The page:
I agree and what I found really interesting was the effect of just one part - fasteners - could have on production. I spent my engineering career designing and building test sets for in-house use so the logistics of mass production never entered the equation - each test set was never duplicated more than 2-3 times. I enjoyed reading this article and learning about a well-thought out design for a fastener for OEMs and even more, getting a peek into how challenging the logistics can be for mass production.
A new service lets engineers and orthopedic surgeons design and 3D print highly accurate, patient-specific, orthopedic medical implants made of metal -- without owning a 3D printer. Using free, downloadable software, users can import ASCII and binary .STL files, design the implant, and send an encrypted design file to a third-party manufacturer.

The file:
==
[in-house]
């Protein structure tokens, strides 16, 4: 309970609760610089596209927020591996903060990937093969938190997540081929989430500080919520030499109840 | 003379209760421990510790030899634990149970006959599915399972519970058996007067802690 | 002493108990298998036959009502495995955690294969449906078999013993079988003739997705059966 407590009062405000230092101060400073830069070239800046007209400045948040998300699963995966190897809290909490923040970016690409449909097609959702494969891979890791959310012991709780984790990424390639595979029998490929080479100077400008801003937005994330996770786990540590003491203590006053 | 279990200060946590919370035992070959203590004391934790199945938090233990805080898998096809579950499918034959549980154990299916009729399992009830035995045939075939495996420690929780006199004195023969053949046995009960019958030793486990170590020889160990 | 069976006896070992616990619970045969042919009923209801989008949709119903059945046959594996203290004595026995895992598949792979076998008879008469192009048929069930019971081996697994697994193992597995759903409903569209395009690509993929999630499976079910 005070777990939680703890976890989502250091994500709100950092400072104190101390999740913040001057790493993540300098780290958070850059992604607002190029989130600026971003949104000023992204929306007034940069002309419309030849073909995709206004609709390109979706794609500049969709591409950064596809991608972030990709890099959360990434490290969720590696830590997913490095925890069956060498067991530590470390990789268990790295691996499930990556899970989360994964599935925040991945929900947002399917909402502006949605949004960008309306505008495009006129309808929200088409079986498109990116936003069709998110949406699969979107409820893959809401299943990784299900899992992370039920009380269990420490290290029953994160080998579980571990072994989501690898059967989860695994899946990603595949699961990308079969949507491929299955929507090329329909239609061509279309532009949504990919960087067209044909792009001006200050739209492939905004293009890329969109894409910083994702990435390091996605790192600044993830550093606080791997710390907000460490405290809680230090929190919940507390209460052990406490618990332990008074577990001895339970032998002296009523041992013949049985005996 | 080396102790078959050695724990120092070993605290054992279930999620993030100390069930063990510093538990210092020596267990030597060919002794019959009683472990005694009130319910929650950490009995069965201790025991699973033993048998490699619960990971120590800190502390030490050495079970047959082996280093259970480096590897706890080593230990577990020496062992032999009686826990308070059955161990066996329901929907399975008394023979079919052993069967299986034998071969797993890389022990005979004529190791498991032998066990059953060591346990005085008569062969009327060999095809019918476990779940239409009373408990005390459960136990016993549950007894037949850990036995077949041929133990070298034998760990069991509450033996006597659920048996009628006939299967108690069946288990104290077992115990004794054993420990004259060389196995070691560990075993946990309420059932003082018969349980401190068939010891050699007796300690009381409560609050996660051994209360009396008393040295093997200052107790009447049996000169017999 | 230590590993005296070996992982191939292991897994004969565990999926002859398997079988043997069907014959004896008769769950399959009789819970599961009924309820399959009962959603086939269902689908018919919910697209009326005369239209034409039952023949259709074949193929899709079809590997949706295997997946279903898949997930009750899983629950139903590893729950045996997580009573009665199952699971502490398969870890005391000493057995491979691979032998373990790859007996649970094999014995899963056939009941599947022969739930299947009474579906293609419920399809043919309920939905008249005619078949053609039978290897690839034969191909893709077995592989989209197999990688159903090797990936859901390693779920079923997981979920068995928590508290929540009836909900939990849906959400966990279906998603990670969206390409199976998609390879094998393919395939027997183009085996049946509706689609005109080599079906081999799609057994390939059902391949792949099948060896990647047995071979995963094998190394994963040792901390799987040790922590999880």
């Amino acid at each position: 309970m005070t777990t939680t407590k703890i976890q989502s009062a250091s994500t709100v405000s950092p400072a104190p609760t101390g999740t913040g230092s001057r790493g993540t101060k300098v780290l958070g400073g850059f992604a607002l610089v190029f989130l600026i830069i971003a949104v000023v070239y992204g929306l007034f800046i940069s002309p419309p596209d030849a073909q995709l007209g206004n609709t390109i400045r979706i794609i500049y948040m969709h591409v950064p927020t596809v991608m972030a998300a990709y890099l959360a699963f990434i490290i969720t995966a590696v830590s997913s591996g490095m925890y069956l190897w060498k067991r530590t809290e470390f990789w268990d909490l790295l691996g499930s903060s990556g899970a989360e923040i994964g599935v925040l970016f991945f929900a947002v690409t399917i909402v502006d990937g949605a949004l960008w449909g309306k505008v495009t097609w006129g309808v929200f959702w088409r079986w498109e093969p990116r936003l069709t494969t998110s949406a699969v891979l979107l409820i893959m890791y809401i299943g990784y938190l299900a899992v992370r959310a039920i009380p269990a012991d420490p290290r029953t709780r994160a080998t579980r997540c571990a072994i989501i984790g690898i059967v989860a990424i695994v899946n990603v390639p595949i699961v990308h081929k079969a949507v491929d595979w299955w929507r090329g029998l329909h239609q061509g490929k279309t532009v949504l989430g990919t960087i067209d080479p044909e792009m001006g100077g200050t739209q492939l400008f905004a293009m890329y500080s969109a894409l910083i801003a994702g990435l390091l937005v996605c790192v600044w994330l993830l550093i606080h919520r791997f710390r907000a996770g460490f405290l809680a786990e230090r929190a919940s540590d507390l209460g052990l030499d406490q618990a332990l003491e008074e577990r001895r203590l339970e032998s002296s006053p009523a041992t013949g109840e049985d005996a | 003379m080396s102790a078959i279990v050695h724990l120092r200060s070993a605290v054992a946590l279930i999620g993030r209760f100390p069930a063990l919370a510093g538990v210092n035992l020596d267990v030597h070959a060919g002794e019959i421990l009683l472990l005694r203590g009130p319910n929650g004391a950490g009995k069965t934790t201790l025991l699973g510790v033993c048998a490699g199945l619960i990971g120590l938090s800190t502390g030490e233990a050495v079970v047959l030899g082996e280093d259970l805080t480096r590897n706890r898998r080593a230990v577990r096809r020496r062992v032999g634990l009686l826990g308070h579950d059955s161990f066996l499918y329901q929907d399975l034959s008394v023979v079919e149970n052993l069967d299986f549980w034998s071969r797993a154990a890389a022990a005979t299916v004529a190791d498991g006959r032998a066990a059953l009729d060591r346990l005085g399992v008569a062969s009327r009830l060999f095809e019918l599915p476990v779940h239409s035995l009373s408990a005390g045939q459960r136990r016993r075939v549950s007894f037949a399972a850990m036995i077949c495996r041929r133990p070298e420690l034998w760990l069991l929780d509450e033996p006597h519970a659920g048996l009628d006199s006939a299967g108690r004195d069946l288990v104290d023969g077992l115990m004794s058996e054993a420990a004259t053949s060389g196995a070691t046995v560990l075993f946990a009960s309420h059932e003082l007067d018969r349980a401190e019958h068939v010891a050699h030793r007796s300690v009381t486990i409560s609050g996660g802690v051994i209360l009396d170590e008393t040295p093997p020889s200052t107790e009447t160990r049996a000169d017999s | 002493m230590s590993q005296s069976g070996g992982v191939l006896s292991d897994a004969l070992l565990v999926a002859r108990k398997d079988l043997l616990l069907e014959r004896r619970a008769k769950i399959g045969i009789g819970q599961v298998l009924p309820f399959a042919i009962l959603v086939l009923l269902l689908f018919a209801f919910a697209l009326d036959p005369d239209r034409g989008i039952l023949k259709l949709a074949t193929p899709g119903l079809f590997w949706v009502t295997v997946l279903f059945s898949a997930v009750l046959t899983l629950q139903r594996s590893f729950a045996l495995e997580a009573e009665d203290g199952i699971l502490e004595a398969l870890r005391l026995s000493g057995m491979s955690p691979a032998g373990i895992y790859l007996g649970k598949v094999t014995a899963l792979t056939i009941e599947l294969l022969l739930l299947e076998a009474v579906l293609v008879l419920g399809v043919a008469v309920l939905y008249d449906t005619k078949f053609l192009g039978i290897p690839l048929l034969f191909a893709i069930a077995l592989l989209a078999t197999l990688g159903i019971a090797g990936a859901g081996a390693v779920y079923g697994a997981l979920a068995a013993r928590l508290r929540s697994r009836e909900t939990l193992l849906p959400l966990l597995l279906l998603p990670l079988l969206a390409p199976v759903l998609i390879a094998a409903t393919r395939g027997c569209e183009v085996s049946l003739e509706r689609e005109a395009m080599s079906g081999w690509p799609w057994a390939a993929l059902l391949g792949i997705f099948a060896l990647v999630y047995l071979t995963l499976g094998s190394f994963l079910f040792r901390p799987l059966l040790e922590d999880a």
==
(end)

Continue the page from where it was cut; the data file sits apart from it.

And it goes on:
For industrial control applications, or even a simple assembly line, that machine can go almost 24/7 without a break. But what happens when the task is a little more complex? That’s where the “smart” machine would come in. The smart machine is one that has some simple (or complex in some cases) processing capability to be able to adapt to changing conditions. Such machines are suited for a host of applications, including automotive, aerospace, defense, medical, computers and electronics, telecommunications, consumer goods, and so on. This discussion will examine what’s possible with smart machines, and what tradeoffs need to be made to implement such a solution.